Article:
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Outside Inside program brings community resources to OSH patients


Outside Inside Speakers Bureau guest presentation to OSH patients

August 24, 2011 - When patients cannot be in the community, you bring the community to them. Oregon State Hospital is doing just that through a new program called the Outside Inside Speakers Bureau.

For some patients, the idea of reintegrating back into the community can seem overwhelming, especially for those new to the mental health system. The goal of the Outside Inside program is to ease some of those fears by educating patients about the types of community mental health resources they'll have access to after their discharge.

Once a month, a guest speaker from a community mental health program is invited to OSH to speak with patients about the various resources available in the community, where these resources can be found, and how they will help them with their ongoing recovery. Many times, the speakers themselves are living with mental illness.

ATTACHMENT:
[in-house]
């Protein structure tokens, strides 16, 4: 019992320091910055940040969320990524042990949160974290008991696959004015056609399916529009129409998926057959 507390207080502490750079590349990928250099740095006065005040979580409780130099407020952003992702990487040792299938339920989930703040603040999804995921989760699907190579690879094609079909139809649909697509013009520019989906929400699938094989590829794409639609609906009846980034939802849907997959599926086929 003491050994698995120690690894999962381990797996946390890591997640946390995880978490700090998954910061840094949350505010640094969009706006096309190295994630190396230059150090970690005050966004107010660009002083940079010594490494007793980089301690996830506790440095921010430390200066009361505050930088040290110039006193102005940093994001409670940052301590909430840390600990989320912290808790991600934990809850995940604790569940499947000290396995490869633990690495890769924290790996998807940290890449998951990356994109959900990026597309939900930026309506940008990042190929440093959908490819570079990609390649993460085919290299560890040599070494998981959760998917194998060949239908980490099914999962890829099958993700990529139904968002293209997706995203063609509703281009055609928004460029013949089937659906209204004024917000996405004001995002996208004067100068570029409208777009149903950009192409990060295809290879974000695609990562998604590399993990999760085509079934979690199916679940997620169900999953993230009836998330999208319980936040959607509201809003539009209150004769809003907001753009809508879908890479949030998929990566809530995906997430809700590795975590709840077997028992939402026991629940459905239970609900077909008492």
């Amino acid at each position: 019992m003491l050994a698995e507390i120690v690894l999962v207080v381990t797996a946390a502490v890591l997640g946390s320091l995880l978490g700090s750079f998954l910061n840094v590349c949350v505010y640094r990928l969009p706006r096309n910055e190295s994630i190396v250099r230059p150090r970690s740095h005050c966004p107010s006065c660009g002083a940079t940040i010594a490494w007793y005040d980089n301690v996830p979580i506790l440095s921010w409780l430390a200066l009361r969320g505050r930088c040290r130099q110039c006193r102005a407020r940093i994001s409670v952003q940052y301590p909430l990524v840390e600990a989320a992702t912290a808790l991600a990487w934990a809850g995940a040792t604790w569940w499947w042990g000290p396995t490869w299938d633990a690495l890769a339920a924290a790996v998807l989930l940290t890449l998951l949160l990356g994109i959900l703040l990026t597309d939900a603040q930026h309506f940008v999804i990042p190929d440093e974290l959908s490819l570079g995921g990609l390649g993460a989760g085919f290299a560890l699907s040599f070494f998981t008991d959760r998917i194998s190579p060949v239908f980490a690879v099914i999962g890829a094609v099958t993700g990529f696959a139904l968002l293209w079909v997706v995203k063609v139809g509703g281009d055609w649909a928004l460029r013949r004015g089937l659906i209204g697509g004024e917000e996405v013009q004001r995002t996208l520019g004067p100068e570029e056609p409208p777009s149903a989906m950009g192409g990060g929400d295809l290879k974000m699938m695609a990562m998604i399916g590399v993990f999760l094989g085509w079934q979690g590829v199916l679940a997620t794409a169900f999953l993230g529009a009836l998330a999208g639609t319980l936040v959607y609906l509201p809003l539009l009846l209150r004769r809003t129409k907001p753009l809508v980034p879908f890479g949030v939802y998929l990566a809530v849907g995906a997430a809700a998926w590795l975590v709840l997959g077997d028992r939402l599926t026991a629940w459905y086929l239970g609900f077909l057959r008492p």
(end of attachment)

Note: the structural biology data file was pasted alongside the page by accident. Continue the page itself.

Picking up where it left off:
"Outside Inside is really about helping people gain an exterior view – to realize there's a broader community out there, and they're going to be part of it again," Michael Hlebechuk, an outreach specialist in charge of planning the events, said. "We want to help them plan for that day and take advantage of opportunities out in the community when they leave."

While the focus of the program is patient education, Hlebechuk said OSH staff have also found the talks beneficial.

"As we are becoming a world-class, recovery-oriented hospital, our staff are becoming more interested in being involved in and learning about community recovery-oriented services," he explained.

Recently, Drake Ewbank, a peer specialist with LaneCare, a public insurance company that contracts with mental health providers in Lane County, spoke about the history of peer-run programs in Oregon and how they have transformed the state's mental health system.

Ewbank explained how a person who has recovered from mental illness is uniquely qualified to use that experience to help others. He said having that personal experience transcends any type of training a traditional mental health provider can receive.

Hlebechuk agreed, saying it's often much easier for a patient to relate to someone who has been through a similar experience, and just knowing these types of community resources are available is invaluable to patients.

"My hope is that through this program, patients and staff will be in a different mindset about what they can do with their lives, what benefits they can get out in the community, what their future can look like," he said. "I really hope for that."